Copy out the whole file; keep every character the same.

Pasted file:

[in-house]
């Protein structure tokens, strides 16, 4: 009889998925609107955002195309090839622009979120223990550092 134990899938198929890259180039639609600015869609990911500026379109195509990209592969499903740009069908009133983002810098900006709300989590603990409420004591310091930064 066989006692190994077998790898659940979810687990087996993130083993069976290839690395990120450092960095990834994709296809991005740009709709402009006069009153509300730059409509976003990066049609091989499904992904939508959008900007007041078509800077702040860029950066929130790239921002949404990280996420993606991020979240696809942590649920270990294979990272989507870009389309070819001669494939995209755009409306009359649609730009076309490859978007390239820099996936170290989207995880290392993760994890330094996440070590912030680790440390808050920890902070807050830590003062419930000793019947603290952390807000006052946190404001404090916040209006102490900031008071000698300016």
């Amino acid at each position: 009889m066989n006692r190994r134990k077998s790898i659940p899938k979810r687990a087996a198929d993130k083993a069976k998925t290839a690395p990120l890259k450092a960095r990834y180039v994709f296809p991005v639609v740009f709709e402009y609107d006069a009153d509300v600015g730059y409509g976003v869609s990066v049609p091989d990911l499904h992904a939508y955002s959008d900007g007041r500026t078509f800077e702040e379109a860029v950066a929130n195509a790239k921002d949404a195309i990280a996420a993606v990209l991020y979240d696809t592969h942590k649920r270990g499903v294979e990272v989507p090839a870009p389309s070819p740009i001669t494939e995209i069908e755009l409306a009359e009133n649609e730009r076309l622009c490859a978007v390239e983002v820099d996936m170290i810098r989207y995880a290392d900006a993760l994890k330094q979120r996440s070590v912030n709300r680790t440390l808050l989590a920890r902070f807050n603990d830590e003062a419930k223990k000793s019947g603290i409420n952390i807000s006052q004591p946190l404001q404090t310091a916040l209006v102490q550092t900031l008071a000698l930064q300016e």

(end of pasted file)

[in-house]
């Protein structure tokens, strides 16, 4: 009889998925609107955002195309090839622009979120223990550092 134990899938198929890259180039639609600015869609990911500026379109195509990209592969499903740009069908009133983002810098900006709300989590603990409420004591310091930064 066989006692190994077998790898659940979810687990087996993130083993069976290839690395990120450092960095990834994709296809991005740009709709402009006069009153509300730059409509976003990066049609091989499904992904939508959008900007007041078509800077702040860029950066929130790239921002949404990280996420993606991020979240696809942590649920270990294979990272989507870009389309070819001669494939995209755009409306009359649609730009076309490859978007390239820099996936170290989207995880290392993760994890330094996440070590912030680790440390808050920890902070807050830590003062419930000793019947603290952390807000006052946190404001404090916040209006102490900031008071000698300016």
């Amino acid at each position: 009889m066989n006692r190994r134990k077998s790898i659940p899938k979810r687990a087996a198929d993130k083993a069976k998925t290839a690395p990120l890259k450092a960095r990834y180039v994709f296809p991005v639609v740009f709709e402009y609107d006069a009153d509300v600015g730059y409509g976003v869609s990066v049609p091989d990911l499904h992904a939508y955002s959008d900007g007041r500026t078509f800077e702040e379109a860029v950066a929130n195509a790239k921002d949404a195309i990280a996420a993606v990209l991020y979240d696809t592969h942590k649920r270990g499903v294979e990272v989507p090839a870009p389309s070819p740009i001669t494939e995209i069908e755009l409306a009359e009133n649609e730009r076309l622009c490859a978007v390239e983002v820099d996936m170290i810098r989207y995880a290392d900006a993760l994890k330094q979120r996440s070590v912030n709300r680790t440390l808050l989590a920890r902070f807050n603990d830590e003062a419930k223990k000793s019947g603290i409420n952390i807000s006052q004591p946190l404001q404090t310091a916040l209006v102490q550092t900031l008071a000698l930064q300016e």